10 questions Irish Water needs to answer on the Dublin/River Shannon pipeline
Irish Water has been called on to ensure that key questions landowners have raised in recent days are clearly answered before proposed plans to send water to Dublin from the Shannon goes any further.
Up 500 farmers could be affected by the proposed water supply project.
IFA Environment and Rural Affairs Chairman, Thomas Cooney, has said that there is a huge level of concern among farmers, their families and wider communities in the hinterlands of the River Shannon on the issue.
Cooney was speaking after meeting with several landowners who received letters this week from Irish Water confirming that they and their families will be impacted by the proposed project.
“These concerns are genuine and real and Irish Water has a duty to resolve each concern before the project proceeds any further.”
IFA has called on Irish Water to clearly respond to the following concerns, at the forthcoming meetings they are having with landowners:
- How much disruption will be caused to landowners during the construction of the pipeline?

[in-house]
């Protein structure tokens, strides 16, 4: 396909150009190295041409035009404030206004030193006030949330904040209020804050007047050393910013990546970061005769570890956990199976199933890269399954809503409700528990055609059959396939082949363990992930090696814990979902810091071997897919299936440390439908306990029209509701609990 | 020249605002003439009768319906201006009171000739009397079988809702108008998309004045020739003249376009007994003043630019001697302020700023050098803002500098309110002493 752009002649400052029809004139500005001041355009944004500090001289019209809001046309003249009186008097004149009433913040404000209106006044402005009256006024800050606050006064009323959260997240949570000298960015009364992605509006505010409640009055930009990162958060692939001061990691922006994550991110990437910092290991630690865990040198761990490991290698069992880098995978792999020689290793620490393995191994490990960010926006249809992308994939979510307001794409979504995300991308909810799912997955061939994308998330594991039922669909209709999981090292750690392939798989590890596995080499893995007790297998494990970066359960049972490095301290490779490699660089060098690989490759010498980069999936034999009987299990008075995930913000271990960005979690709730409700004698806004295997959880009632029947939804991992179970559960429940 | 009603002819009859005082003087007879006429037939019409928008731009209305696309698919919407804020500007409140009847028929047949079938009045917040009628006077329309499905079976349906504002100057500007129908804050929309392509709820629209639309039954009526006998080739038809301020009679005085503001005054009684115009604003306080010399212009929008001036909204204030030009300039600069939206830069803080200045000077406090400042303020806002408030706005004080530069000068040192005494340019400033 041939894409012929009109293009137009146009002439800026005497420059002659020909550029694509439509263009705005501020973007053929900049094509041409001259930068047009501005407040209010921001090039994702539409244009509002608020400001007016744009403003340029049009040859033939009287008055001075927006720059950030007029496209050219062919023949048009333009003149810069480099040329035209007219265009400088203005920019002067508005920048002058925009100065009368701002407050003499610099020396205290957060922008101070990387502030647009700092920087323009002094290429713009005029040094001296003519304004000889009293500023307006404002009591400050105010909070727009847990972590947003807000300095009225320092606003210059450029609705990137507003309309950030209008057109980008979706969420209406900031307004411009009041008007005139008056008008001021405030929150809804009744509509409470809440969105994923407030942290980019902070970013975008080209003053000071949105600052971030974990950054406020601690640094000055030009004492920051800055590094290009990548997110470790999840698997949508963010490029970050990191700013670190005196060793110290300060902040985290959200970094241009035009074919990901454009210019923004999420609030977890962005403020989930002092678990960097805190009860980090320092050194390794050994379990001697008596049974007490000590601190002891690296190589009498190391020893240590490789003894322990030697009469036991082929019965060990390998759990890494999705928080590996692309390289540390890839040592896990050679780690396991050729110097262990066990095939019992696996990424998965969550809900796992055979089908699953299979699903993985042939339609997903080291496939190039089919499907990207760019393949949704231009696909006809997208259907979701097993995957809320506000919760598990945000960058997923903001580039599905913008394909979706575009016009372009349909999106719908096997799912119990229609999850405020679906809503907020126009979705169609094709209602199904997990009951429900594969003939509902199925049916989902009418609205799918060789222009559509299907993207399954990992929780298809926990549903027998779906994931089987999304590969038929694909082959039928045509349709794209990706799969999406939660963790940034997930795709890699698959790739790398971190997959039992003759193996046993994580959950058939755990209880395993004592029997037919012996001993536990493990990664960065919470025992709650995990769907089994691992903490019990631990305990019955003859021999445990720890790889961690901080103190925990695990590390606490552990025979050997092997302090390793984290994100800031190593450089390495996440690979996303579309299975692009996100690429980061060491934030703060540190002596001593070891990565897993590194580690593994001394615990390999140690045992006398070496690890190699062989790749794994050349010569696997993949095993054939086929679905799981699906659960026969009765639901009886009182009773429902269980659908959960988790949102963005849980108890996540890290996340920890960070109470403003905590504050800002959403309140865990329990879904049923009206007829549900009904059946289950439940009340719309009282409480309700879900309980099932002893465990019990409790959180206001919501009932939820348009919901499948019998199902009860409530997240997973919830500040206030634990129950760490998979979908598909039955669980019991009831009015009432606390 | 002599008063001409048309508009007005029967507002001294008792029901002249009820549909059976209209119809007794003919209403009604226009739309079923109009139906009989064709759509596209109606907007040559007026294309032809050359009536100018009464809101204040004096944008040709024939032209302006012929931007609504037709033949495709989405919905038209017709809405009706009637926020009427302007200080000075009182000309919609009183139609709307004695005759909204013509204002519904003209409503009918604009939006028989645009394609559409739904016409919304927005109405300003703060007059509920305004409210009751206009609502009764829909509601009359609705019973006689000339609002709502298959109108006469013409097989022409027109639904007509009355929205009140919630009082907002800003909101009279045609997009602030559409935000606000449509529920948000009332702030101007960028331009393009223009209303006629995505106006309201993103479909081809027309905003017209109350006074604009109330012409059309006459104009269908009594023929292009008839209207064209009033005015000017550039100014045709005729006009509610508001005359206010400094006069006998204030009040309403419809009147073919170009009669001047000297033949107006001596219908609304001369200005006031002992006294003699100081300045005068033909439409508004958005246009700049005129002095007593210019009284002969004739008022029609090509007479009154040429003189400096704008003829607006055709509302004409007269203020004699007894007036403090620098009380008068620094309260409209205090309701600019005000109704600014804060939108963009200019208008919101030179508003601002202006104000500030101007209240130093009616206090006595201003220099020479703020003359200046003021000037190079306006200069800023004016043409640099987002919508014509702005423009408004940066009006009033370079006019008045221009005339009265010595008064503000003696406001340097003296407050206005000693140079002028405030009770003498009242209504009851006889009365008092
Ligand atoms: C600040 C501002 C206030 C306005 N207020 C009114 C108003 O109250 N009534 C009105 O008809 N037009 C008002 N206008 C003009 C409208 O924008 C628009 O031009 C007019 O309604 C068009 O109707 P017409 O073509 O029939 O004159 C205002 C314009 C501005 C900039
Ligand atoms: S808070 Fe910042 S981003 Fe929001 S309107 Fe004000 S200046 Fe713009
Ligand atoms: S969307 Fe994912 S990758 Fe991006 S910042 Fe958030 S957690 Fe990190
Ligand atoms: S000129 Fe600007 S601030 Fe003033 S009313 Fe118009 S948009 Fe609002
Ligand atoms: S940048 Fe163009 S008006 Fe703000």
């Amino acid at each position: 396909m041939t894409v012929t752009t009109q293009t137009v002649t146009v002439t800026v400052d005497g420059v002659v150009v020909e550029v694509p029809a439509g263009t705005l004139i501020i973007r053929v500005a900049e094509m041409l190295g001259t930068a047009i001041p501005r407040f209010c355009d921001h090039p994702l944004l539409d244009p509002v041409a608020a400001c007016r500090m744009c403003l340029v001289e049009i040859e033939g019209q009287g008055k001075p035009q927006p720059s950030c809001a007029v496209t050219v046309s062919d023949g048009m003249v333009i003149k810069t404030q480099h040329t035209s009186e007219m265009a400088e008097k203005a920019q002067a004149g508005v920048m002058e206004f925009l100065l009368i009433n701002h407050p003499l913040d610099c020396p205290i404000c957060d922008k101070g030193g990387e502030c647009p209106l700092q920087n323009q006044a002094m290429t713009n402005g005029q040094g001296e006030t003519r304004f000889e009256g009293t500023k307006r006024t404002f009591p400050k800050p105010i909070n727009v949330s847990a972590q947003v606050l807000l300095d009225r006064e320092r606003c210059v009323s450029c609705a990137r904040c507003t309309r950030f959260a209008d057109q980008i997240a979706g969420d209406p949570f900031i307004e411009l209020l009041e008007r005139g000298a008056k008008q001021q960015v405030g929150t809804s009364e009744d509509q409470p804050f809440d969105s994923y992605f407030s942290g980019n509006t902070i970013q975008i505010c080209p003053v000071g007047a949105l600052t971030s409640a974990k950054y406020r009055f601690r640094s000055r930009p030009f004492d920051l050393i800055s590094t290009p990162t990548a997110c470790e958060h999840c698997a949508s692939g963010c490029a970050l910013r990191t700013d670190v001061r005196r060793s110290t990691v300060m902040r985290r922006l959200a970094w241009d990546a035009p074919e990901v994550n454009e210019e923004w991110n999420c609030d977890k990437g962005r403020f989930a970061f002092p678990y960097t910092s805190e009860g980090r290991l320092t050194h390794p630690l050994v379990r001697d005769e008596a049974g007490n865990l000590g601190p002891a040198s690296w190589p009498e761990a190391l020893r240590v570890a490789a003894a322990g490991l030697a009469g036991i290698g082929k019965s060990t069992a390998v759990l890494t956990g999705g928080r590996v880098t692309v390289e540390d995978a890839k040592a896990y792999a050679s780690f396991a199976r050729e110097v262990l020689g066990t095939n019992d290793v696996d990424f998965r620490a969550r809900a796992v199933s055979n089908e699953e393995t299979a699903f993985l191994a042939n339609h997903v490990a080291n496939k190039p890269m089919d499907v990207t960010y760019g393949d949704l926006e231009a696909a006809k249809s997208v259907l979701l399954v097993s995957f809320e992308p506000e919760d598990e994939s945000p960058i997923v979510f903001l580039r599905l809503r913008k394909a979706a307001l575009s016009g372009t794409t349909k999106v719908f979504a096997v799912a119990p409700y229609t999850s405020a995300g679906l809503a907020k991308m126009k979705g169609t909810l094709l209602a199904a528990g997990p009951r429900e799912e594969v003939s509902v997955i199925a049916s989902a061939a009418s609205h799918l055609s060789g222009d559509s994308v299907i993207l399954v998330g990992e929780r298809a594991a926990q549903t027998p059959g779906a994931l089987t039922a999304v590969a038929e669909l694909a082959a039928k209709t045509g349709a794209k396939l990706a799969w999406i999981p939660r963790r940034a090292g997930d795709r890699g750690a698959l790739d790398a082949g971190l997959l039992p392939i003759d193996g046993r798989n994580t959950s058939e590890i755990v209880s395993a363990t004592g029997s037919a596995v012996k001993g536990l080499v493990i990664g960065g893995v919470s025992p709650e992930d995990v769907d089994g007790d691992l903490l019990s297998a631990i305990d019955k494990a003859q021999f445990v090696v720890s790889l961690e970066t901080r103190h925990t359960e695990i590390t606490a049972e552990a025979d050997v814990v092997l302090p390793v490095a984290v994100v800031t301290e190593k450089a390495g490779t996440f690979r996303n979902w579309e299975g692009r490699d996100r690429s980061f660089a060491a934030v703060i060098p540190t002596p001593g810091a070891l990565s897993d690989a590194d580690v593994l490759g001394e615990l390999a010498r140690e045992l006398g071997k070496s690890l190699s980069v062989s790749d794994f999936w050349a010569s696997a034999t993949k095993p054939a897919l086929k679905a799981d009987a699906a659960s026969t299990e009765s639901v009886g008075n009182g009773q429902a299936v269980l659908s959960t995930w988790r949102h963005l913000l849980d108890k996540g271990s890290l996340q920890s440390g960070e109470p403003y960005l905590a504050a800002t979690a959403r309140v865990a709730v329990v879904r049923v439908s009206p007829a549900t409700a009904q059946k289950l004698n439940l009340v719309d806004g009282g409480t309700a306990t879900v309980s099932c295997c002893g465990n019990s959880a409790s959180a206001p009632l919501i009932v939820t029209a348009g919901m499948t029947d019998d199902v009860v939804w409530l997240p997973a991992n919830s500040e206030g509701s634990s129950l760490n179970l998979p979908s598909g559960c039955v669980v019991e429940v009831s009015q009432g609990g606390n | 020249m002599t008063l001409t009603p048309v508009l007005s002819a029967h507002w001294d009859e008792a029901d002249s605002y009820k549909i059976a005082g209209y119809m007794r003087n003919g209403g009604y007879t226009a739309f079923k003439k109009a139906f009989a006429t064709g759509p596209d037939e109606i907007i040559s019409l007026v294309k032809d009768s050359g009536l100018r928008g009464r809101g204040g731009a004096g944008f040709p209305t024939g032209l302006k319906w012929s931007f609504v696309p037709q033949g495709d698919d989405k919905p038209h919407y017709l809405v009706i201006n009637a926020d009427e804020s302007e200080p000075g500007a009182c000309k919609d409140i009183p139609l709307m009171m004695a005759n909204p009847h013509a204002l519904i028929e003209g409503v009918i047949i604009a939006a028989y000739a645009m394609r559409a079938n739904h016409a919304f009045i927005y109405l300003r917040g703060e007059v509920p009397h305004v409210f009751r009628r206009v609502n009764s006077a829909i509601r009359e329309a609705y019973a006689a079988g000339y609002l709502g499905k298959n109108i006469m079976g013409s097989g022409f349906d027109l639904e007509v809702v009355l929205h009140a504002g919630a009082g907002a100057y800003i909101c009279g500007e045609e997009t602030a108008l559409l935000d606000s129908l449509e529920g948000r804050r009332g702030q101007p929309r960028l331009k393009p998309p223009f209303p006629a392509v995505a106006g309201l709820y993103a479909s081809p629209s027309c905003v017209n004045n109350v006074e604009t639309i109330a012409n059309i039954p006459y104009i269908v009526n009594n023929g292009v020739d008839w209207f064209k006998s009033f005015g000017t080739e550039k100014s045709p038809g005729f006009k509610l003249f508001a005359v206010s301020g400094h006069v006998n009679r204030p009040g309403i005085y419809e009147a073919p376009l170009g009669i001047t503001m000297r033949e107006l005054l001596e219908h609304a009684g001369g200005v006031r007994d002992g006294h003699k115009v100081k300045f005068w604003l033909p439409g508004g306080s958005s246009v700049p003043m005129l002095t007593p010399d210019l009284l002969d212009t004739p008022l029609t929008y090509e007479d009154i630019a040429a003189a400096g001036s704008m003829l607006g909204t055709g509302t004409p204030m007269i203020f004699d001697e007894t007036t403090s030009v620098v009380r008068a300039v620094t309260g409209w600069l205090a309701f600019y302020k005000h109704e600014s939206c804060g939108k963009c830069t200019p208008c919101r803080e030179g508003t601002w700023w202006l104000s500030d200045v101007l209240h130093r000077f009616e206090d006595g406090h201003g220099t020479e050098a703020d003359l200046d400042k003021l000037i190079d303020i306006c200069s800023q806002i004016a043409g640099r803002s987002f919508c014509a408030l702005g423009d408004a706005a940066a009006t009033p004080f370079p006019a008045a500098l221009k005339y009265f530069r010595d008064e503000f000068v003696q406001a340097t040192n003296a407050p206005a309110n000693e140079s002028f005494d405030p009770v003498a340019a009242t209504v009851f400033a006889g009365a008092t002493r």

- How long will this disruption last?
- What will happen to the subsoil?
- What commitment is there to restore farmlands back to original full productivity?
- After the pipeline is put in
– Will there be any permanent structures left in fields?
– What on-going access will be required to farmers’ lands?
– Will the potential for farm families to get planning permission be restricted due to the pipeline?
- Will the State own and continue to own the water pipeline, once constructed?
- What current and future restrictions may be imposed on farmers who farm in the vicinity of the River Shannon due to the abstraction of water from the river?
- What package of measures is in place to reimburse farmers for income and yield losses where Irish Water impose restrictions on farming practices?
Cooney said that the drip feeding of information must end and that facts and full details are now required on the issue.